Arab coalition continues humanitarian aid to Yemen

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A displaced Yemeni child sits on boxes and sacks of Saudi-provided humanitarian food aid at a camp in Yemen's northeastern province of Marib on January 26, 2018. (AFP / ABDULLAH AL-QADRY)
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Workers unload humanitarian aid packages from a Saudi air force cargo plane, at an airfield in Yemen’s central province of Marib, on Sunday. (AFP)
Updated 30 January 2018
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Arab coalition continues humanitarian aid to Yemen

RIYADH: More than 19 ships are at Yemeni ports carrying humanitarian aid for the Yemeni people, said Col. Turki Al-Maliki, spokesman for the Saudi-led Arab coalition, on Monday.
In addition, 12 aid flights have been sent to Yemen’s port city of Aden within a week to relieve the people’s suffering, he said.
“Yemeni people have a right to humanitarian aid and this right should not be disrupted,” Al-Maliki emphasized.
The colonel then conveyed a message from a Yemeni child who was abducted and taken into the custody of the Iranian-backed Houthi militia, and forced to be trained as a soldier. He was 13 years old and had given the message personally to Al-Maliki, warning others like him.
During the past week, many Houthis tried to cross the border and enter Saudi Arabia through various means, one of them being camouflage.
“Ninety-one ballistic missiles have been fired at Saudi Arabia since the beginning of the coalition,” Al-Maliki said. “While the Houthis are laying landmines, the coalition is rebuilding infrastructure.”
Last week, the foreign ministers of the coalition members announced a $1.5 billion humanitarian aid package for Yemen.
“The coalition will coordinate ... $1.5 billion in new humanitarian aid funding for distribution across UN agencies and international relief organizations,” the coalition announced in a statement.
The aid package is in addition to the $2 billion Saudi cash injection to Yemen’s central bank.
The estimated number of Yemeni people in need of humanitarian help is close to 21 million, 10 million of whom are in dire need.
Since 2015 the Kingdom has delivered $8.1 billion in humanitarian assistance as well as $2 billion in development aid.


Majlis culture brings a little Saudi warmth to freezing Davos

At a five-star hotel in Davos, the Saudi Arabia General Investment Authority has sponsored a prominent display proclaiming ‘The future-forward economy — Invest Saudi.’ (AN photo)
Updated 23 January 2019
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Majlis culture brings a little Saudi warmth to freezing Davos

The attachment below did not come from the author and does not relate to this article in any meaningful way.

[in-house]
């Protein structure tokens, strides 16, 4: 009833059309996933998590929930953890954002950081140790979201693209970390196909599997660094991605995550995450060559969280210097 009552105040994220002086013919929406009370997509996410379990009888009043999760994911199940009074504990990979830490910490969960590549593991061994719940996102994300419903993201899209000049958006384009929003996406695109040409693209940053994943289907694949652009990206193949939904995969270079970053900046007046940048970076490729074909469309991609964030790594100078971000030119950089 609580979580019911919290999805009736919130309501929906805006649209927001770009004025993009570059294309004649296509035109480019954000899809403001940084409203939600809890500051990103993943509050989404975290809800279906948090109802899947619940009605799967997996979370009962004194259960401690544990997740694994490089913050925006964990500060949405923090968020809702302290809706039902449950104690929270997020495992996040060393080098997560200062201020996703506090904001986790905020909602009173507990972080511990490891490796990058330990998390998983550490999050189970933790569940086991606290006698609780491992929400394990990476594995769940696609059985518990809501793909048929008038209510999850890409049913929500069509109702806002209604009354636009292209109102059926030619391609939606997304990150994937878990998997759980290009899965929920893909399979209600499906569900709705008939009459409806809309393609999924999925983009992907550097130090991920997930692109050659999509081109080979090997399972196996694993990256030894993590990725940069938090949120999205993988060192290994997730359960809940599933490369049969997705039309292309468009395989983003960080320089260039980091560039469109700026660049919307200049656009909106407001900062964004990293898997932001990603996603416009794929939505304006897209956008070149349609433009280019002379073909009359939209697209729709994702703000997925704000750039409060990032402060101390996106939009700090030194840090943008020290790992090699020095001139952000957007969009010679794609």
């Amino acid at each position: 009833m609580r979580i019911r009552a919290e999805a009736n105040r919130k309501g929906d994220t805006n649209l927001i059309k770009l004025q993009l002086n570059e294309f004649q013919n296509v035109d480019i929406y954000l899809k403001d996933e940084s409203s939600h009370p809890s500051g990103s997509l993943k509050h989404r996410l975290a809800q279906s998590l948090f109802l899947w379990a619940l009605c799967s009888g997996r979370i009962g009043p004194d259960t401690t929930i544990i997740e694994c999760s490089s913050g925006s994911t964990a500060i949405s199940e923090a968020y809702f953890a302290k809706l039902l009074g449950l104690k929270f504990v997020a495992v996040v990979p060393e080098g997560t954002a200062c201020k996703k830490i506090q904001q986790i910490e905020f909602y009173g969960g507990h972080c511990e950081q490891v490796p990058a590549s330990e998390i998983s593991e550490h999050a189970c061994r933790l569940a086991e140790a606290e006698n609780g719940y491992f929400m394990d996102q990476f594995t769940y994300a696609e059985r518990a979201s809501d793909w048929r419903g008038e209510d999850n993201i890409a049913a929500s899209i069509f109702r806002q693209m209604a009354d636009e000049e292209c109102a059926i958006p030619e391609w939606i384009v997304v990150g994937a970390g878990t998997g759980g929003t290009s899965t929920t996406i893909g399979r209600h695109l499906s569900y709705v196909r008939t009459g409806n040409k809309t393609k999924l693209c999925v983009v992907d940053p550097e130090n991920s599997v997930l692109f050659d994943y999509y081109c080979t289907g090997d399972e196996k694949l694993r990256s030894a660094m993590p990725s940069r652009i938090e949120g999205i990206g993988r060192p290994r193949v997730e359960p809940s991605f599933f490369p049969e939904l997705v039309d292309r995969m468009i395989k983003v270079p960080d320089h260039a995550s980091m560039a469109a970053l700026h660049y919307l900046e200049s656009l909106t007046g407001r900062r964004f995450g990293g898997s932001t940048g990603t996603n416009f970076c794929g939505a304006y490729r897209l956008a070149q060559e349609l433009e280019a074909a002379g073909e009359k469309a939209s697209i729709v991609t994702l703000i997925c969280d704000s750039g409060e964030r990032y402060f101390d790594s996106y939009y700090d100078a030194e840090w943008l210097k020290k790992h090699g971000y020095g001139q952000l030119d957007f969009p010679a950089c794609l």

• The Misk Pavilion is one of the many signs of the Kingdom’s enthusiastic involvement in the world’s biggest gathering of political, business and thought leaders

DAVOS: From the sub-zero temperatures of the icy Davos Promenade you are ushered through a glass door into the warmth of a desert majlis, with works by young Saudi artists on the walls and traditional Arabian delicacies being served. It is quite a culture shock.

The Davos majlis is the work of the Misk Global Forum (MGF), the international arm of the organization founded by Crown Prince Mohammed bin Salman to promote youth empowerment. 

The Misk Pavilion is one of the many signs of the Kingdom’s enthusiastic involvement in the world’s biggest gathering of political, business and thought leaders.

“The Kingdom’s participation in WEF 2019 highlights its role in developing the regional and global economy, and reflects the nation’s continuing ambition for sustainable development,” said Bader Al-Asaker, head of the crown prince’s private office and chairman of the Misk Initiatives Center. 

The Saudi delegation’s HQ overlooks the main congress hall, inside the Davos security cordon. 

At a nearby five-star hotel, the Saudi Arabia General Investment Authority has sponsored a prominent display proclaiming: “The future-forward economy — Invest Saudi.” 

This is the second year Misk has been prominent at Davos. As well as the majlis, its pavilion offers visitors the chance to immerse themselves in modern Saudi art via a virtual reality tour of the work of four young artists.

Misk is organizing daily events there, building up to a power breakfast with leading executives on Friday on the theme of youth empowerment.

“In an age of profound economic disruption, we regard young people as the problem-solvers, not a problem to be solved,” said MGF executive manager Shaima Hamidaddin.

“We’re holding interactive discussions on how to empower young people to be the architects of the future economy, not the tenants of it.”